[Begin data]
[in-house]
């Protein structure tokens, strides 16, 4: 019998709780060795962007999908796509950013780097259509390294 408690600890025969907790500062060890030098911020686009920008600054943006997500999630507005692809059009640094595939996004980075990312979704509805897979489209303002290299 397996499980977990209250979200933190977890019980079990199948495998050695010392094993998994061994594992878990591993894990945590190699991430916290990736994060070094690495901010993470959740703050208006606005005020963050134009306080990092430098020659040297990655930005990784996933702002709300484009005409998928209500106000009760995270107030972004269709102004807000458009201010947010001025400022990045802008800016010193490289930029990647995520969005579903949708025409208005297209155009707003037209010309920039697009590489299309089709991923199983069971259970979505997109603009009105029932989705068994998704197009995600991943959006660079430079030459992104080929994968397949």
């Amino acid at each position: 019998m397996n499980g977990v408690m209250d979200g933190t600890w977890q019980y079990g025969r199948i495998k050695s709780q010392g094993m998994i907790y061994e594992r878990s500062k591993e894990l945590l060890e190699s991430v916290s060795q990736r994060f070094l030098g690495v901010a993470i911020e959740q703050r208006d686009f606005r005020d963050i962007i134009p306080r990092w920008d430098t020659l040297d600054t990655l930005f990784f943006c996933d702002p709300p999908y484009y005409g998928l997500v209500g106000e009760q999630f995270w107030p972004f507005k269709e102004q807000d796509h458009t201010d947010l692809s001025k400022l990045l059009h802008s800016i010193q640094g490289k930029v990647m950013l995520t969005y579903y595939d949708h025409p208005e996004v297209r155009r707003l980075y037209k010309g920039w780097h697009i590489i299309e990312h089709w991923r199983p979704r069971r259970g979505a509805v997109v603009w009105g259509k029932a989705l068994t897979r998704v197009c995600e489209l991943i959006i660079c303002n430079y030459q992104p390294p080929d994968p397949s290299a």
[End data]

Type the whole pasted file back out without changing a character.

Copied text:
[in-house]
């Protein structure tokens, strides 16, 4: 019998709780060795962007999908796509950013780097259509390294 408690600890025969907790500062060890030098911020686009920008600054943006997500999630507005692809059009640094595939996004980075990312979704509805897979489209303002290299 397996499980977990209250979200933190977890019980079990199948495998050695010392094993998994061994594992878990591993894990945590190699991430916290990736994060070094690495901010993470959740703050208006606005005020963050134009306080990092430098020659040297990655930005990784996933702002709300484009005409998928209500106000009760995270107030972004269709102004807000458009201010947010001025400022990045802008800016010193490289930029990647995520969005579903949708025409208005297209155009707003037209010309920039697009590489299309089709991923199983069971259970979505997109603009009105029932989705068994998704197009995600991943959006660079430079030459992104080929994968397949």
């Amino acid at each position: 019998m397996n499980g977990v408690m209250d979200g933190t600890w977890q019980y079990g025969r199948i495998k050695s709780q010392g094993m998994i907790y061994e594992r878990s500062k591993e894990l945590l060890e190699s991430v916290s060795q990736r994060f070094l030098g690495v901010a993470i911020e959740q703050r208006d686009f606005r005020d963050i962007i134009p306080r990092w920008d430098t020659l040297d600054t990655l930005f990784f943006c996933d702002p709300p999908y484009y005409g998928l997500v209500g106000e009760q999630f995270w107030p972004f507005k269709e102004q807000d796509h458009t201010d947010l692809s001025k400022l990045l059009h802008s800016i010193q640094g490289k930029v990647m950013l995520t969005y579903y595939d949708h025409p208005e996004v297209r155009r707003l980075y037209k010309g920039w780097h697009i590489i299309e990312h089709w991923r199983p979704r069971r259970g979505a509805v997109v603009w009105g259509k029932a989705l068994t897979r998704v197009c995600e489209l991943i959006i660079c303002n430079y030459q992104p390294p080929d994968p397949s290299a």